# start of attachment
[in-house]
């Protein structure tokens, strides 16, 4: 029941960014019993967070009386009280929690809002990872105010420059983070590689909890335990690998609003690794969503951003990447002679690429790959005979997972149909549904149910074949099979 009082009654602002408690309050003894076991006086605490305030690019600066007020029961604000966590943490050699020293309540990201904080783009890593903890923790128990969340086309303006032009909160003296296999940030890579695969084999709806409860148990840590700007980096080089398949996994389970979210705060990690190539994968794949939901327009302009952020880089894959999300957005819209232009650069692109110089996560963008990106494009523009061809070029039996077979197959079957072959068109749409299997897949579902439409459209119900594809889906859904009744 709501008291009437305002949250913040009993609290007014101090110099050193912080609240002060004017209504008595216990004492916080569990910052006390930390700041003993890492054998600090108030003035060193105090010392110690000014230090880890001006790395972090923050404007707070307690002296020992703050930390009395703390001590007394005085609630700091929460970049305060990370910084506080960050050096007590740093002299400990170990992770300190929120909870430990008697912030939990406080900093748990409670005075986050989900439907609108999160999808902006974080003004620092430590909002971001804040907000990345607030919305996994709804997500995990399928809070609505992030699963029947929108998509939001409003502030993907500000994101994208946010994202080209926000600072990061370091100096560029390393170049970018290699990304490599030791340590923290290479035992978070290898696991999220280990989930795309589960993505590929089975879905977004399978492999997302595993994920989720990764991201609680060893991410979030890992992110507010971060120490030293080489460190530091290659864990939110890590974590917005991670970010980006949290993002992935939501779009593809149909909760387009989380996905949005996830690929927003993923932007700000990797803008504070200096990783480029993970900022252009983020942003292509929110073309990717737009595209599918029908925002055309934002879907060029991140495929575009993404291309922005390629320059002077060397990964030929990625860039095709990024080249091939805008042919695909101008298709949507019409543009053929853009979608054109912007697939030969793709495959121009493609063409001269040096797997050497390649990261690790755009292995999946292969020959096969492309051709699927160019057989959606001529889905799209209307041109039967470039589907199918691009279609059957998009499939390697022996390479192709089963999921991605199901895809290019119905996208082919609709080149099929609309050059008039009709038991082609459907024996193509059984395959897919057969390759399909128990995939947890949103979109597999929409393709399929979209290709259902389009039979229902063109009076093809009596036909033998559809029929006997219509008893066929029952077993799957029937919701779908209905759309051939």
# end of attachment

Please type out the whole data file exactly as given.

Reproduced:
[in-house]
């Protein structure tokens, strides 16, 4: 029941960014019993967070009386009280929690809002990872105010420059983070590689909890335990690998609003690794969503951003990447002679690429790959005979997972149909549904149910074949099979 009082009654602002408690309050003894076991006086605490305030690019600066007020029961604000966590943490050699020293309540990201904080783009890593903890923790128990969340086309303006032009909160003296296999940030890579695969084999709806409860148990840590700007980096080089398949996994389970979210705060990690190539994968794949939901327009302009952020880089894959999300957005819209232009650069692109110089996560963008990106494009523009061809070029039996077979197959079957072959068109749409299997897949579902439409459209119900594809889906859904009744 709501008291009437305002949250913040009993609290007014101090110099050193912080609240002060004017209504008595216990004492916080569990910052006390930390700041003993890492054998600090108030003035060193105090010392110690000014230090880890001006790395972090923050404007707070307690002296020992703050930390009395703390001590007394005085609630700091929460970049305060990370910084506080960050050096007590740093002299400990170990992770300190929120909870430990008697912030939990406080900093748990409670005075986050989900439907609108999160999808902006974080003004620092430590909002971001804040907000990345607030919305996994709804997500995990399928809070609505992030699963029947929108998509939001409003502030993907500000994101994208946010994202080209926000600072990061370091100096560029390393170049970018290699990304490599030791340590923290290479035992978070290898696991999220280990989930795309589960993505590929089975879905977004399978492999997302595993994920989720990764991201609680060893991410979030890992992110507010971060120490030293080489460190530091290659864990939110890590974590917005991670970010980006949290993002992935939501779009593809149909909760387009989380996905949005996830690929927003993923932007700000990797803008504070200096990783480029993970900022252009983020942003292509929110073309990717737009595209599918029908925002055309934002879907060029991140495929575009993404291309922005390629320059002077060397990964030929990625860039095709990024080249091939805008042919695909101008298709949507019409543009053929853009979608054109912007697939030969793709495959121009493609063409001269040096797997050497390649990261690790755009292995999946292969020959096969492309051709699927160019057989959606001529889905799209209307041109039967470039589907199918691009279609059957998009499939390697022996390479192709089963999921991605199901895809290019119905996208082919609709080149099929609309050059008039009709038991082609459907024996193509059984395959897919057969390759399909128990995939947890949103979109597999929409393709399929979209290709259902389009039979229902063109009076093809009596036909033998559809029929006997219509008893066929029952077993799957029937919701779908209905759309051939």